• Break down your cookie categories: Session cookies, user-input cookies and authentication cookies are just a few of the cookie types your site might seek consent for.
  • Itemize consent options: Provide options beyond just "accept all" or "reject all." Allow users to customize their consent for different cookie categories.
  • Avoid pre-checked boxes: Nudging users toward consent is considered non-compliant under some laws.

Does Your Site Need Cookie Consent?

If your website uses cookies to track user behavior and preferences, you should be acquiring customer consent. This includes cookies used for:

  • Analytics
  • Advertising
  • Personalization features
  • Social media integrations
  • And more

While it may seem easier to simply abandon cookies altogether, the truth is they’ve become a key tool for providing the personalized digital experiences many users now expect online.

Cookies provide a “memory” for when visitors return to specific pages, such as their shopping cart or a login screen. But they can also be used to collect personally identifying information, such as their browsing habits, location and more. This is why governments are increasingly focused on their regulation.

Popular Cookie Consent Tools

Tracking and gathering cookie consent can be a time-consuming process, with potentially big legal and reputational risks if you get it wrong, which is why many businesses are now turning to cookie consent management platforms (CMPs) to streamline the process.

CMPs are specialized platforms and plug-ins that can be added to an existing website or app to handle cookie consent and other data processing activities. They facilitate compliance by asking users for their consent preferences, managing consent records, and ensuring transparency.

Some popular CMP options include:

  • Osano Consent Manager: This cloud-based system provides a cookie scanner and consent pop-up tailored for GDPR, CCPA, and LGPD compliance.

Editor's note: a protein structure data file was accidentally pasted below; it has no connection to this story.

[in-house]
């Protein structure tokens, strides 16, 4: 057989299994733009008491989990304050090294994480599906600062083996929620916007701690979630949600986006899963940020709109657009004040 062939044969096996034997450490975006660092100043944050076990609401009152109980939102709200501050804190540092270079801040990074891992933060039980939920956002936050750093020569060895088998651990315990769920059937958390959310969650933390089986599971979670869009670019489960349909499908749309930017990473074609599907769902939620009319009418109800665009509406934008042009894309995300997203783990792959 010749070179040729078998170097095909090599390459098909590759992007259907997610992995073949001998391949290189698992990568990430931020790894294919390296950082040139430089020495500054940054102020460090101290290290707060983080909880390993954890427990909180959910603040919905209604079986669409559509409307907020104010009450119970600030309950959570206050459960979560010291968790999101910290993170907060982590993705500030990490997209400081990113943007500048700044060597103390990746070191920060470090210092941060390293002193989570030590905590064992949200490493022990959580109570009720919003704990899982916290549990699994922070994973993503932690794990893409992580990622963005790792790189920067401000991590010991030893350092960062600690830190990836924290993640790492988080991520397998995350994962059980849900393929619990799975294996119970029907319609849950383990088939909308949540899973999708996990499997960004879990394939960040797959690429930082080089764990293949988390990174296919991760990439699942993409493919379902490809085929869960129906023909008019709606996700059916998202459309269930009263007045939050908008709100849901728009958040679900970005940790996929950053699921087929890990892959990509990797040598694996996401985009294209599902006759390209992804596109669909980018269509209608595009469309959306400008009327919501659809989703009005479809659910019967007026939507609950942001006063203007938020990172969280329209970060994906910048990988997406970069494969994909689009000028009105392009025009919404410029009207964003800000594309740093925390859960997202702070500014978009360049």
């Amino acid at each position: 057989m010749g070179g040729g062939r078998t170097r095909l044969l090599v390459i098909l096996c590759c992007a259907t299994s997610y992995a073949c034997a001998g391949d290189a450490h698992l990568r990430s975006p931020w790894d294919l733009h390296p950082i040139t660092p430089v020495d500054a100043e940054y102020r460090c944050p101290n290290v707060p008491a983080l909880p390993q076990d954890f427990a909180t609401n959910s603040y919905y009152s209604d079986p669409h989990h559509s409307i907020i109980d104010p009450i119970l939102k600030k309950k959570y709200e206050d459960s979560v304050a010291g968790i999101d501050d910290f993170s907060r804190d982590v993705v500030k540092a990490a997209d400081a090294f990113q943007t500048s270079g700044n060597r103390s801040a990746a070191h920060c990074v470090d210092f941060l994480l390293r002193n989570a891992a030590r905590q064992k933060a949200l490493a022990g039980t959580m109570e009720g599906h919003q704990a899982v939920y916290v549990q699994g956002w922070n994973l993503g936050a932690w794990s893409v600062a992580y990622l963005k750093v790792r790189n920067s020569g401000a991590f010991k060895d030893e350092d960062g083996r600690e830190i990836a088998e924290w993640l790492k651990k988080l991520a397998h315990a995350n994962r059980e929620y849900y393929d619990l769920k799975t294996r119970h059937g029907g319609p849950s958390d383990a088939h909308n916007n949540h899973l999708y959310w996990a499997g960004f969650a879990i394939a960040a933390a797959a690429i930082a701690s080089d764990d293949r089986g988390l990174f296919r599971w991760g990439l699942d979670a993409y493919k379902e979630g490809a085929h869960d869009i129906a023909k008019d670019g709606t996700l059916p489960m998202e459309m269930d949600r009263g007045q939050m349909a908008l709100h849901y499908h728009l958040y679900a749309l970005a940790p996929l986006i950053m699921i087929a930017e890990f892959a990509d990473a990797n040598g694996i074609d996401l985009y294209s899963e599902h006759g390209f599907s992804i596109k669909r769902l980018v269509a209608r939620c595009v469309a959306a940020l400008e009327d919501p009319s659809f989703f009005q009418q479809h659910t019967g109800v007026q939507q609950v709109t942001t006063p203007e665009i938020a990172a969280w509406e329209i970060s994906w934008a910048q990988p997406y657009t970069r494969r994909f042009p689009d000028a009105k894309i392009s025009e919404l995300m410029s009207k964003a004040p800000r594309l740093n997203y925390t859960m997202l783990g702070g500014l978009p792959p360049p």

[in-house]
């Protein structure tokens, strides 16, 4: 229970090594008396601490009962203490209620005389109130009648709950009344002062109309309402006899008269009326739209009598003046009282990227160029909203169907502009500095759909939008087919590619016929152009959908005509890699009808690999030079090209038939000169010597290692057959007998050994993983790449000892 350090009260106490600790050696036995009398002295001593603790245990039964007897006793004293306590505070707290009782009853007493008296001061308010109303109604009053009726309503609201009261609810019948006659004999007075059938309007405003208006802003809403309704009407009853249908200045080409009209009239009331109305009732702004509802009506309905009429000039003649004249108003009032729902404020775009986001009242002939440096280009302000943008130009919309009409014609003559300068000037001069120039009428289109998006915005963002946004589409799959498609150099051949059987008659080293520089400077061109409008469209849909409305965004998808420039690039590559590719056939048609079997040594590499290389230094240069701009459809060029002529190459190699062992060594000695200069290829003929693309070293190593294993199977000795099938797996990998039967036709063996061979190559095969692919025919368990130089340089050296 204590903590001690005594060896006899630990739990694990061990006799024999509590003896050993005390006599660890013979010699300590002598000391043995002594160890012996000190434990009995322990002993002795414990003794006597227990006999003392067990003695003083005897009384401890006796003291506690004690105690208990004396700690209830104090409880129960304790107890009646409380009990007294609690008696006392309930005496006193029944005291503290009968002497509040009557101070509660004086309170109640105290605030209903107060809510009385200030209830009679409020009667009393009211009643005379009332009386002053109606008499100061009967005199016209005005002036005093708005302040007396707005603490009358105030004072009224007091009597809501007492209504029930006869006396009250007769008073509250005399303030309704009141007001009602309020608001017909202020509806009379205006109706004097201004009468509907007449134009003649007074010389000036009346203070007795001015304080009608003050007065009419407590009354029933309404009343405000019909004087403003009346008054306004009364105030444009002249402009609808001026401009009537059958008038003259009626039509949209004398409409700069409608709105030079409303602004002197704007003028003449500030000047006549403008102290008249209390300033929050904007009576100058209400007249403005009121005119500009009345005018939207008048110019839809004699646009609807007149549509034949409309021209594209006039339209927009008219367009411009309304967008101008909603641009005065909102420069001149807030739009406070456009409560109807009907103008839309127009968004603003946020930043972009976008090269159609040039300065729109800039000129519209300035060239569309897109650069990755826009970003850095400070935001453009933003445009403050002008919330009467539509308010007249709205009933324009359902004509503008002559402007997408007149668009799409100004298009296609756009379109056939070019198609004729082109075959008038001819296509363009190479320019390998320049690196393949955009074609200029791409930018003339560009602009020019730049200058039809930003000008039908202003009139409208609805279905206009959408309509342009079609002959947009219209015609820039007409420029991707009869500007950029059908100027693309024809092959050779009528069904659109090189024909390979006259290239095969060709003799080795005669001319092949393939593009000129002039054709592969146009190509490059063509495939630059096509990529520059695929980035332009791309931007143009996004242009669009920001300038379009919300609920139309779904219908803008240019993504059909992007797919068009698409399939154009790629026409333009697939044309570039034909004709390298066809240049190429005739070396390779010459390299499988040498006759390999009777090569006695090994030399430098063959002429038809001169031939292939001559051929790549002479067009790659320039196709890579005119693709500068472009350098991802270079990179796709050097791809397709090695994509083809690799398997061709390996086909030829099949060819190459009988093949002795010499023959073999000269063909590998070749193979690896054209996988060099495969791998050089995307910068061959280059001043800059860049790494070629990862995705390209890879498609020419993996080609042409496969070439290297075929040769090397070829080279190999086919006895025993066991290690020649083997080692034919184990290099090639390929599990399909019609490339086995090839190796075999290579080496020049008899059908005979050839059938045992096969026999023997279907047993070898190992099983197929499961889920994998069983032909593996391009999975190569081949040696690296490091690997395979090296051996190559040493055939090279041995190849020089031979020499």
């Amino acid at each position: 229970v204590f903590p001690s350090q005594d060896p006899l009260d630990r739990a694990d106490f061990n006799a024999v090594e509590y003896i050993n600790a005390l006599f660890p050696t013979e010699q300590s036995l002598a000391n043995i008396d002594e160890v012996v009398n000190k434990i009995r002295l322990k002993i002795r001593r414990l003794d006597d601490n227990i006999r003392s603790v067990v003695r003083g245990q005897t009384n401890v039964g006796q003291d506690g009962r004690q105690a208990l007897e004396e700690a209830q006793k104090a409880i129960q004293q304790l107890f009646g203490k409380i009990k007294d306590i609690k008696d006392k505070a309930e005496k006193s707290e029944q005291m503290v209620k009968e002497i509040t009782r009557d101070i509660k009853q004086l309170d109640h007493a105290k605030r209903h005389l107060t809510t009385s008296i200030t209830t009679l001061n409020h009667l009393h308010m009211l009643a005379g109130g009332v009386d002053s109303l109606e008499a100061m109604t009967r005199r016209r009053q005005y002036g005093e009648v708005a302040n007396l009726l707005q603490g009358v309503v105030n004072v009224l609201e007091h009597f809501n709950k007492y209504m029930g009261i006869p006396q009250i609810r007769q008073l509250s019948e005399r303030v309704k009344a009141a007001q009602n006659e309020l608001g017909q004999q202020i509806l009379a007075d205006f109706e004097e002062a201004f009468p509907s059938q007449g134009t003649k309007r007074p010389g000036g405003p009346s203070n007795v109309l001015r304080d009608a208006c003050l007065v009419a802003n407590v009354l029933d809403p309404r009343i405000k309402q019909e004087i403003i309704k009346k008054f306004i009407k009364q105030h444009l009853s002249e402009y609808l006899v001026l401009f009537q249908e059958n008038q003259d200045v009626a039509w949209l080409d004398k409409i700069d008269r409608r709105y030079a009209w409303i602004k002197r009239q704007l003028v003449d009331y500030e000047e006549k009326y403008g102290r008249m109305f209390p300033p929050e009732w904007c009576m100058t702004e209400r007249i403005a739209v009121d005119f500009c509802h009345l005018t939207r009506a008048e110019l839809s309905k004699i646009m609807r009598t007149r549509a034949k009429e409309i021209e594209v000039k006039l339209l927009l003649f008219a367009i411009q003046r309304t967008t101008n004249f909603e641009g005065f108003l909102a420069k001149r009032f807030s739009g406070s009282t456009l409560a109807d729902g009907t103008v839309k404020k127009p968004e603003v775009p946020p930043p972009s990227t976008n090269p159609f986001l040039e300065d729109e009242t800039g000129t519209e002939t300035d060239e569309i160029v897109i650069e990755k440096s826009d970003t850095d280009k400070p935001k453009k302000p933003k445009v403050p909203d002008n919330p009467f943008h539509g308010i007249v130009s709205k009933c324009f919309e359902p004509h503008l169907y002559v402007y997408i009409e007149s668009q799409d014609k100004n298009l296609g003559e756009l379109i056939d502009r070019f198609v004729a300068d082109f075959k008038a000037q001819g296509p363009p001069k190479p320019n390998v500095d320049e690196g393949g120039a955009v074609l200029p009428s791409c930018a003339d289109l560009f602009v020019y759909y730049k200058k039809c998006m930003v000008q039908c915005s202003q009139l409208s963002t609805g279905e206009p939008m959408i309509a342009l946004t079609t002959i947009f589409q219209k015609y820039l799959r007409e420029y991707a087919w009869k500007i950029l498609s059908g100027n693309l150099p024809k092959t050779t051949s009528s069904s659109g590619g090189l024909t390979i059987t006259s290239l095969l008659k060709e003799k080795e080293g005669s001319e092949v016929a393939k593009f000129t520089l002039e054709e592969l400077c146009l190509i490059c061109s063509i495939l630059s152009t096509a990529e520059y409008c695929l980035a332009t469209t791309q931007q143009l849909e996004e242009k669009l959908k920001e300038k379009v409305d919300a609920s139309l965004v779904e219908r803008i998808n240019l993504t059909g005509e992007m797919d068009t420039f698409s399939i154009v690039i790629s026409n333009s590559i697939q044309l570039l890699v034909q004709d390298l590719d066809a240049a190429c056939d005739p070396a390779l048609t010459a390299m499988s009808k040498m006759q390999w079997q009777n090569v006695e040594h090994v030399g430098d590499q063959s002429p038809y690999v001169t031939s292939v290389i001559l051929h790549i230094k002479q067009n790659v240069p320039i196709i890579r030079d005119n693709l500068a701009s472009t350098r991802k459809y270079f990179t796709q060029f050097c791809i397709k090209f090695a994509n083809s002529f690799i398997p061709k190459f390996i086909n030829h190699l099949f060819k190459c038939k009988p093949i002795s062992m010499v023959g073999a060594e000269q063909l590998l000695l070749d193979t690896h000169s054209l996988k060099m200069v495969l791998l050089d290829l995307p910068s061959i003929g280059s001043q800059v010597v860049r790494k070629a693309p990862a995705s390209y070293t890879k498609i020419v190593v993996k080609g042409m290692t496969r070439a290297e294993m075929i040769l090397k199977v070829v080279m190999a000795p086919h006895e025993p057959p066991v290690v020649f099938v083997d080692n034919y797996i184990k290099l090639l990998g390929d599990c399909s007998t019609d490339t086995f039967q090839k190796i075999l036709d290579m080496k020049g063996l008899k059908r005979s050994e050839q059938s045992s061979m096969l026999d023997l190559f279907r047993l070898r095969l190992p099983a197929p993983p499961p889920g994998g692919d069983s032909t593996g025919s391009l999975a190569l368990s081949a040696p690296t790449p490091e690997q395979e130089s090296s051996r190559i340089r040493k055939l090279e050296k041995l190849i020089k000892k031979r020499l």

• InMobi Choice CMP: A consent and compliance service offered by a cloud platform specializing in consumer sampling and modeling.
  • Piwik Pro Consent Manager: This platform offers features like consumer tracking, market analysis, and cookie consent verification to ensure compliance with GDPR, CCPA, and LGPD.
  • CookieYes: Known as a straightforward choice, CookieYes integrates with major content management systems to provide straightforward cookie consent.
  • Cookiebot: This hosted platform offers cookie consent banners in 46 languages for truly international service.
  • TrustArc Cookie Consent Manager: As a hosted service, it adjusts to the visitor's location and browser settings for enhanced user experience and compliance.

If your website is powered by WordPress, you can also choose from a menu of free and paid plugin services that will manage cookie consent.

The Dangers of Cookie Consent Non-Compliance

For smaller businesses serving a localized clientele, there is realistically a small risk of legal consequences through privacy laws like GDPR or CCPA. However, as businesses increase in size and begin serving users from different geographies, or even internationally, there can be real dangers to ignoring cookie consent issues.

CCPA violations, for example, can result in civil lawsuits with damages going up to $7,500 per consumer, while GDPR empowers EU data authorities to impose fines of up to $22.1 million, or 4 percent of a company’s worldwide revenue, depending on the specific GDPR provision violated. While GDPR enforcement may seem unlikely outside the EU, large U.S. companies including Marriott and PwC have already been fined for non-compliance.

GDPR, CCPA, and other privacy laws reserve the right to levy financial penalties, but there can also be a hidden cost to collecting consumer data without consent: broken trust. Two-thirds of customers say they will not continue purchasing products or services unless they trust a brand. One way to build that trust is to be transparent in thorough in communicating how you will collect their data.

Cookie Consent Management Is a Must

Gaining detailed consent for cookies on your website is just good business. Proper cookie consent management protects you from fines that could cripple your company. Being transparent and thorough with your data collection policies also builds trust with visitors, the people who will buy your products and services—and that’s the sweetest part of all.

If you need help building a website that is compliant with the laws of your business location and your targeted customers, contact our web design and development experts today.